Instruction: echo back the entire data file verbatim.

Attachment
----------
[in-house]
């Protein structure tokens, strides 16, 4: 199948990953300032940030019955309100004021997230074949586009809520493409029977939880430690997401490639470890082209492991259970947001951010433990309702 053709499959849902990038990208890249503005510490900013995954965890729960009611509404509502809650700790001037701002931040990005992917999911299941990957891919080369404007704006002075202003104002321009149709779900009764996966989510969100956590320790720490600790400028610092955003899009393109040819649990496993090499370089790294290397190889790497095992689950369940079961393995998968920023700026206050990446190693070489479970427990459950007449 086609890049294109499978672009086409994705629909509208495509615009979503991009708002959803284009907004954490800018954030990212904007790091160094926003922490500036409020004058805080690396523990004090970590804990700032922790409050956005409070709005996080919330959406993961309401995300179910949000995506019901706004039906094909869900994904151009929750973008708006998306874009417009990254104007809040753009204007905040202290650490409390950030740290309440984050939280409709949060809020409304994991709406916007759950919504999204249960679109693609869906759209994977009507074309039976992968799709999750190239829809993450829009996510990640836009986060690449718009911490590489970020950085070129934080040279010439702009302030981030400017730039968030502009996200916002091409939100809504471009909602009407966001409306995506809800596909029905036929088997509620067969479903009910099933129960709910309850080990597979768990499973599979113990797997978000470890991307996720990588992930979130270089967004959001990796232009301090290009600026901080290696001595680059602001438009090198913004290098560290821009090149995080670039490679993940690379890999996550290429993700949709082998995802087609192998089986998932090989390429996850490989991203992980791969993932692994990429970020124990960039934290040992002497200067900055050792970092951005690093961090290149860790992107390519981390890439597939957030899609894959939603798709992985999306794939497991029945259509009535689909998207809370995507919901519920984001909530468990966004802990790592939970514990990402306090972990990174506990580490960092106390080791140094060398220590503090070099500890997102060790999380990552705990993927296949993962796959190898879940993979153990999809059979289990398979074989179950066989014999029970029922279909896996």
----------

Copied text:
[in-house]
């Protein structure tokens, strides 16, 4: 199948990953300032940030019955309100004021997230074949586009809520493409029977939880430690997401490639470890082209492991259970947001951010433990309702 053709499959849902990038990208890249503005510490900013995954965890729960009611509404509502809650700790001037701002931040990005992917999911299941990957891919080369404007704006002075202003104002321009149709779900009764996966989510969100956590320790720490600790400028610092955003899009393109040819649990496993090499370089790294290397190889790497095992689950369940079961393995998968920023700026206050990446190693070489479970427990459950007449 086609890049294109499978672009086409994705629909509208495509615009979503991009708002959803284009907004954490800018954030990212904007790091160094926003922490500036409020004058805080690396523990004090970590804990700032922790409050956005409070709005996080919330959406993961309401995300179910949000995506019901706004039906094909869900994904151009929750973008708006998306874009417009990254104007809040753009204007905040202290650490409390950030740290309440984050939280409709949060809020409304994991709406916007759950919504999204249960679109693609869906759209994977009507074309039976992968799709999750190239829809993450829009996510990640836009986060690449718009911490590489970020950085070129934080040279010439702009302030981030400017730039968030502009996200916002091409939100809504471009909602009407966001409306995506809800596909029905036929088997509620067969479903009910099933129960709910309850080990597979768990499973599979113990797997978000470890991307996720990588992930979130270089967004959001990796232009301090290009600026901080290696001595680059602001438009090198913004290098560290821009090149995080670039490679993940690379890999996550290429993700949709082998995802087609192998089986998932090989390429996850490989991203992980791969993932692994990429970020124990960039934290040992002497200067900055050792970092951005690093961090290149860790992107390519981390890439597939957030899609894959939603798709992985999306794939497991029945259509009535689909998207809370995507919901519920984001909530468990966004802990790592939970514990990402306090972990990174506990580490960092106390080791140094060398220590503090070099500890997102060790999380990552705990993927296949993962796959190898879940993979153990999809059979289990398979074989179950066989014999029970029922279909896996």